Brett Bailey is reprising his African take on Guiseppe Verdi’s opera, setting it in the Democratic Republic of Congo and drawing on musicians from around Europe to work with South African singers.
SOUTH AFRICAN opera singers and an orchestra from a problematic European war zone tell the story of a play originally set in Scotland, through the lens of the Democratic Republic of Congo.
“People coming together and doing something beautiful, it absolutely makes sense,” said conductor Premil Petrovic.
The Berlin-based Serbian was working with South African director Brett Bailey, Belgian composer Fabrizio Cassol and American lighting designer Felice Ross, on Macbeth.
For the Cape Town leg at Artscape, they used 12 Capetonian musicians, but only two will travel to Europe for the rest of the tour. The 10 South African opera singers met members of Petrovic’s No Borders Orchestra at the beginning of May.
Petrovic’s job was to interpret Cassol’s arrangement of Verdi’s opera, “to realise the meaning”, and he quoted Serbian performance artist Marina Abramovic to explain his frame of reference: “She said, ‘It’s not important what you are doing, it’s important from which state of mind you are doing it.’”
Still, Giuseppe Verdi’s opera Macbeth holds a particular significance for him because “it is an opera without love”.
“This is very rare. I cannot remember any other opera without love. There is only power, greed, hatred, crime and revenge.
“Between Macbeth and Lady Macbeth, there is no love at all. They support each other… strategically.
“And there is a lot of aggression between them.”
This is also a special opera in the musical sense because it is the most non-bel canto of Verdi’s work.
“It’s a really ugly drama, in music.”
Petrovic pointed out that Verdi’s notes suggested he didn’t want the singers to use beautiful voices, but raw, ugly voices “shouting and whispering, rather than singing”.
“It’s not about singing.”
He thinks Cassol’s score and Bailey’s direction are based on this state of mind.
Verdi was, by nature, a much more condensed opera writer than say, Wagner, and composer Cassol has taken a step further to create “one-and-a-half hours of concentrated drama”.
The lead singers never have a chance to relax, so Petrovic is impressed by Owen Metsileng and Nobulumko Mngxekeza as Macbeth and his wife.
“They are some of the best singers I’ve worked with because of their expression.
“They have great voices, but the power of expression they have will be huge in Europe.”
Cassol also condensed the orchestration to 12 musicians, which supports “the idea of something a little bit raw”, which goes hand in hand with Bailey’s presentation of refugee performers.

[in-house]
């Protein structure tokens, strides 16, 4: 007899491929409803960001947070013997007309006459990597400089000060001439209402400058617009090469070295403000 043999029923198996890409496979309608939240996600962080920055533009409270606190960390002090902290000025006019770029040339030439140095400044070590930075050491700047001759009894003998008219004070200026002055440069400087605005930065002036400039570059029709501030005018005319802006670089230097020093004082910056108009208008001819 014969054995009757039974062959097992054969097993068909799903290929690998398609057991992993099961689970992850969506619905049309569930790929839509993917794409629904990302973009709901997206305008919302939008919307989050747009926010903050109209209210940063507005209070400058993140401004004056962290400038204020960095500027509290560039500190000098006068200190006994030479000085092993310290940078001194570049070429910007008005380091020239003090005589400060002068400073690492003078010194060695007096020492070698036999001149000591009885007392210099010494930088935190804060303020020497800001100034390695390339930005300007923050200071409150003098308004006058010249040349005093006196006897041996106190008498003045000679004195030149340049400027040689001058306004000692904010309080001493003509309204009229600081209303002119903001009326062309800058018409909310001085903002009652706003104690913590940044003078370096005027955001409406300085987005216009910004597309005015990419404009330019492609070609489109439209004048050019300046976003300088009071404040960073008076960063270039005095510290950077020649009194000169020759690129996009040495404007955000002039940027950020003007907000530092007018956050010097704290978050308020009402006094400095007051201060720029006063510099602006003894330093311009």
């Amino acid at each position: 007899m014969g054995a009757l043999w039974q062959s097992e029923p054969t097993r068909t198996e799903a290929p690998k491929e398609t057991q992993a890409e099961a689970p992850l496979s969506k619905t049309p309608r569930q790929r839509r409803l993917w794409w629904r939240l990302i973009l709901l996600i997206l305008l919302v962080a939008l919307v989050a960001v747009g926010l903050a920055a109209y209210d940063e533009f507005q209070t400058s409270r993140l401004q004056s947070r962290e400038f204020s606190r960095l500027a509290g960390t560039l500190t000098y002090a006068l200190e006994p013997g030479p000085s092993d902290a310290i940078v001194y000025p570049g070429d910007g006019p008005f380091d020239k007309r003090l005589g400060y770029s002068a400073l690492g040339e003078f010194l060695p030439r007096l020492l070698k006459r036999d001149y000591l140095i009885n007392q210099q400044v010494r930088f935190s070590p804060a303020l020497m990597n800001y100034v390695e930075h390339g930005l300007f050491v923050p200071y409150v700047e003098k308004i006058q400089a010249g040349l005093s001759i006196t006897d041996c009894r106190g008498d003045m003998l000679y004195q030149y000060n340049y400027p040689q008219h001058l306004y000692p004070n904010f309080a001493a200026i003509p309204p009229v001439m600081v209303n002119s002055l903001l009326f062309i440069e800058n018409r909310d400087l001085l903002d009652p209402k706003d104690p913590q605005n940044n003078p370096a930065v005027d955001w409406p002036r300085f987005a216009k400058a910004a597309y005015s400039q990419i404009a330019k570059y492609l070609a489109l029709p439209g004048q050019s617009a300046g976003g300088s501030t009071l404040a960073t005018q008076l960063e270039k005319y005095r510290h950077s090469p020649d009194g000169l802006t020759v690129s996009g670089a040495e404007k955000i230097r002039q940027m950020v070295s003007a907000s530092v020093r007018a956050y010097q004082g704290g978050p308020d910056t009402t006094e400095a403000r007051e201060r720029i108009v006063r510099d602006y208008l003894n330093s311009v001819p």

“There is this sort of directness in the sound, but at the same time, an unbelievable beauty that people still want to make art in the worst periods of their lives.
“This is exactly what is happening on the stage. Refugees from the Congo who want to show Macbeth and the orchestra, in a way, is also a refugee orchestra.”
Musicians remain visible on stage throughout the performance, with the singers moving back and forth between a central dais and seats, stage left.
Now that the musicians and singers had started rehearsing together, they were working on their rapport and timing.
Petrovic found the rehearsal period to be emotionally affecting because Bailey has been channelling the singers’ emotional reaction to the DRC reality of violence, terror and exploitation into their work.
“You can use this energy in art and this is what Brett is provoking. I find it very interesting and this is why I created No Borders Orchestra. This is all, in fact, not about art, it’s about life.
“Brett has made a really great version, pointing out the rawness, directness and ugliness of this opera, but in an unbelievably beautiful way.”
He spent some time with Bailey in Kinshasa last year and was fascinated by the sheer number of artists who find a way to set up galleries and theatres in the slum areas of the third-largest urban area in Africa.
“It is the origin of art, simply wishing to express yourself and to do something together with others.
“It is so different to our European luxurious art, where we say ‘this orchestra is amazing’ or ‘this artist is amazing’ and it’s about technique, perfection and labels. It’s about power and money in the end.
“There you see this rawness and the beauty of people who have discovered what is precious about the meaning of art. This project is based on that, this fundamental wish to create your world.”
• Before moving to Europe, where they will be performing at the Edinburgh Festival, among others, Macbeth was on at Artscape Opera House at the end of April. That’s when these rehearsals took place.
Verdi done Congo style
Brett Bailey has set the drama within an African con-text, much as he did with Medea and Orpheus. He treats Verdi’s opera of witchcraft, tyranny and the quest for power in much the same way as religions, cultural modes and material goods dumped on the shores of Africa are appropriated, infiltrated and modified.
He imagined the opera as a 19th-century monolith lost on the grasslands of central Africa.
A troupe of refugee-performers from the conflict zones of the eastern Congo discover an old trunk of musical scores and costumes from an amateur company that had performed the opera in the region during the colonial period. They use the Macbeth material they find in the trunk to tell the story of the plight of their country today.
While many in South Africa are aware of the human catastrophe playing out in the eastern Congo, few outside the region know about this dark patch in central Africa.
• After the Artscape run, Macbeth travels to Kunsten Festival des Arts KVS in Brussels; Operadagen, Rotterdam; Wiener Festwochen, Vienna; Le Printemps des Comediens, Montpellier; Theaterformen Festival, Braunschweig; The Barbican, London; Festival d’Automn, Paris; and Le Maillon, Strasbourg.